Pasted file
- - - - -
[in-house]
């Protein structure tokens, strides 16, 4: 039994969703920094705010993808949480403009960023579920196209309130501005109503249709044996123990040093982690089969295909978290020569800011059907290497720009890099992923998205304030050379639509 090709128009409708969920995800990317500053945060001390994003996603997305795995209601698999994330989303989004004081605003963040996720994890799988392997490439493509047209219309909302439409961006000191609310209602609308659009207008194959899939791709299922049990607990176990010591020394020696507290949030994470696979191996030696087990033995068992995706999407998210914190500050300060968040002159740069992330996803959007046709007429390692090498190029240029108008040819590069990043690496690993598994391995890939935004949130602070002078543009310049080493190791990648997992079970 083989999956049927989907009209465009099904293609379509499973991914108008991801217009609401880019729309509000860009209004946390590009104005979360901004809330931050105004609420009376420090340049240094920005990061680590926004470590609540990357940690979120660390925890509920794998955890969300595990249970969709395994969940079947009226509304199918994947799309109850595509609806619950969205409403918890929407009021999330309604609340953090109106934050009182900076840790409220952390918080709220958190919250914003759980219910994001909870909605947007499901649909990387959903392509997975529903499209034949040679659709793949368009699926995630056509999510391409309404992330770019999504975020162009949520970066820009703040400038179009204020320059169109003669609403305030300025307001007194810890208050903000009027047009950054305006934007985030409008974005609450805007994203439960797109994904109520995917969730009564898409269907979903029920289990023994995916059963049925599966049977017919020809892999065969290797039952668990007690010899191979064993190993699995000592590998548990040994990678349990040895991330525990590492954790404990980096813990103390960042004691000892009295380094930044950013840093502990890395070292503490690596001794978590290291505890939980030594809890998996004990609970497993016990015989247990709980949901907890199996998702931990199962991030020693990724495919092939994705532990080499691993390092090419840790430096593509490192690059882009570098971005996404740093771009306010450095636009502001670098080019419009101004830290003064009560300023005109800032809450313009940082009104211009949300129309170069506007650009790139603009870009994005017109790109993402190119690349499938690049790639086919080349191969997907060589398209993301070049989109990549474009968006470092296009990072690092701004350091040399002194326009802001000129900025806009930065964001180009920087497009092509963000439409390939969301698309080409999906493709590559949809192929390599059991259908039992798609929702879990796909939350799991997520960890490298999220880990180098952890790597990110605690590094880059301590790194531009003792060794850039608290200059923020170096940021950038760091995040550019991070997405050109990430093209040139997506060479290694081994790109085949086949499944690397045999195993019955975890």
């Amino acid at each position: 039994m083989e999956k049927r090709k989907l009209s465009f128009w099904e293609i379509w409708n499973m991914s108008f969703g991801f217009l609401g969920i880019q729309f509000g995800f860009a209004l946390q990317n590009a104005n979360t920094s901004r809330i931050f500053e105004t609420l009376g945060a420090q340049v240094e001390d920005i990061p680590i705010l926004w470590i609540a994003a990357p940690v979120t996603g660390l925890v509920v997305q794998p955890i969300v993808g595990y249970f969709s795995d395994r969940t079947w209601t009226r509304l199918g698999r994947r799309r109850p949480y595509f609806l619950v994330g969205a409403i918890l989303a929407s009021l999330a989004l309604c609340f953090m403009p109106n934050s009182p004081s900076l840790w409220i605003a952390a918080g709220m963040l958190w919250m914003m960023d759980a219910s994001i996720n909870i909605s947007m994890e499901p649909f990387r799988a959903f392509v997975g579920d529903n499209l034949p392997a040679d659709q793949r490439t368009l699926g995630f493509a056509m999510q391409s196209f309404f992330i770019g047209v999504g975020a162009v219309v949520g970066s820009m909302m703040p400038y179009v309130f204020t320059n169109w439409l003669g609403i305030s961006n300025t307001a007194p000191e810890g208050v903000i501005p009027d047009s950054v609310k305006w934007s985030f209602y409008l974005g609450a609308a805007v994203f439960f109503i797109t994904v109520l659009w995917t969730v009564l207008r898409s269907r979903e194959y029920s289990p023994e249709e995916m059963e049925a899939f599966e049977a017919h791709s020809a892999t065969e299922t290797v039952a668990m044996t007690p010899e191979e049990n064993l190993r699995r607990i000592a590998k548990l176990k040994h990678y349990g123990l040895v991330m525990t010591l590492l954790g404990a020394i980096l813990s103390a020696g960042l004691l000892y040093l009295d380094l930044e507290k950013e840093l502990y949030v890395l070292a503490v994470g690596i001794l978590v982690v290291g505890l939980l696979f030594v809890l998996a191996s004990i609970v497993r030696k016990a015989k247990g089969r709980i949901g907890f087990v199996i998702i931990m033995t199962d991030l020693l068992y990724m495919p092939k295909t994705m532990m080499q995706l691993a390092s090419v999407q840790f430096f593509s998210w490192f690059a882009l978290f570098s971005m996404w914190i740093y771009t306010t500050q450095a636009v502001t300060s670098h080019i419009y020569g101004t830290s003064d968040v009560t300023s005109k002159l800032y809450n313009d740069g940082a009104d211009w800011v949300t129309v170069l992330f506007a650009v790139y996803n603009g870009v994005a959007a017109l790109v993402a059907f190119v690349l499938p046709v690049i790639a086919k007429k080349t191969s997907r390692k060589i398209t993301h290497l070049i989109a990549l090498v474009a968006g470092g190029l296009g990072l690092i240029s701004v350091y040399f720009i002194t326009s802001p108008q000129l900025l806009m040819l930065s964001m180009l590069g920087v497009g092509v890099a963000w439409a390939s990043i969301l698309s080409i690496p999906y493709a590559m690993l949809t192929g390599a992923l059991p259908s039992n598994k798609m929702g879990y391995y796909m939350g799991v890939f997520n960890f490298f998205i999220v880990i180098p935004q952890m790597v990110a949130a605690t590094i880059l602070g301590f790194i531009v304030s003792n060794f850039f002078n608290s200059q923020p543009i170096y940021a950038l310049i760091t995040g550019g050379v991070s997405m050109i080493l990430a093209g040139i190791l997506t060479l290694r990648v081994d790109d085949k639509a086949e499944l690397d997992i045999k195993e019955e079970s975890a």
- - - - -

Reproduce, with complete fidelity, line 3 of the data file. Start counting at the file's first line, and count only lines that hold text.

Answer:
């Amino acid at each position: 039994m083989e999956k049927r090709k989907l009209s465009f128009w099904e293609i379509w409708n499973m991914s108008f969703g991801f217009l609401g969920i880019q729309f509000g995800f860009a209004l946390q990317n590009a104005n979360t920094s901004r809330i931050f500053e105004t609420l009376g945060a420090q340049v240094e001390d920005i990061p680590i705010l926004w470590i609540a994003a990357p940690v979120t996603g660390l925890v509920v997305q794998p955890i969300v993808g595990y249970f969709s795995d395994r969940t079947w209601t009226r509304l199918g698999r994947r799309r109850p949480y595509f609806l619950v994330g969205a409403i918890l989303a929407s009021l999330a989004l309604c609340f953090m403009p109106n934050s009182p004081s900076l840790w409220i605003a952390a918080g709220m963040l958190w919250m914003m960023d759980a219910s994001i996720n909870i909605s947007m994890e499901p649909f990387r799988a959903f392509v997975g579920d529903n499209l034949p392997a040679d659709q793949r490439t368009l699926g995630f493509a056509m999510q391409s196209f309404f992330i770019g047209v999504g975020a162009v219309v949520g970066s820009m909302m703040p400038y179009v309130f204020t320059n169109w439409l003669g609403i305030s961006n300025t307001a007194p000191e810890g208050v903000i501005p009027d047009s950054v609310k305006w934007s985030f209602y409008l974005g609450a609308a805007v994203f439960f109503i797109t994904v109520l659009w995917t969730v009564l207008r898409s269907r979903e194959y029920s289990p023994e249709e995916m059963e049925a899939f599966e049977a017919h791709s020809a892999t065969e299922t290797v039952a668990m044996t007690p010899e191979e049990n064993l190993r699995r607990i000592a590998k548990l176990k040994h990678y349990g123990l040895v991330m525990t010591l590492l954790g404990a020394i980096l813990s103390a020696g960042l004691l000892y040093l009295d380094l930044e507290k950013e840093l502990y949030v890395l070292a503490v994470g690596i001794l978590v982690v290291g505890l939980l696979f030594v809890l998996a191996s004990i609970v497993r030696k016990a015989k247990g089969r709980i949901g907890f087990v199996i998702i931990m033995t199962d991030l020693l068992y990724m495919p092939k295909t994705m532990m080499q995706l691993a390092s090419v999407q840790f430096f593509s998210w490192f690059a882009l978290f570098s971005m996404w914190i740093y771009t306010t500050q450095a636009v502001t300060s670098h080019i419009y020569g101004t830290s003064d968040v009560t300023s005109k002159l800032y809450n313009d740069g940082a009104d211009w800011v949300t129309v170069l992330f506007a650009v790139y996803n603009g870009v994005a959007a017109l790109v993402a059907f190119v690349l499938p046709v690049i790639a086919k007429k080349t191969s997907r390692k060589i398209t993301h290497l070049i989109a990549l090498v474009a968006g470092g190029l296009g990072l690092i240029s701004v350091y040399f720009i002194t326009s802001p108008q000129l900025l806009m040819l930065s964001m180009l590069g920087v497009g092509v890099a963000w439409a390939s990043i969301l698309s080409i690496p999906y493709a590559m690993l949809t192929g390599a992923l059991p259908s039992n598994k798609m929702g879990y391995y796909m939350g799991v890939f997520n960890f490298f998205i999220v880990i180098p935004q952890m790597v990110a949130a605690t590094i880059l602070g301590f790194i531009v304030s003792n060794f850039f002078n608290s200059q923020p543009i170096y940021a950038l310049i760091t995040g550019g050379v991070s997405m050109i080493l990430a093209g040139i190791l997506t060479l290694r990648v081994d790109d085949k639509a086949e499944l690397d997992i045999k195993e019955e079970s975890a």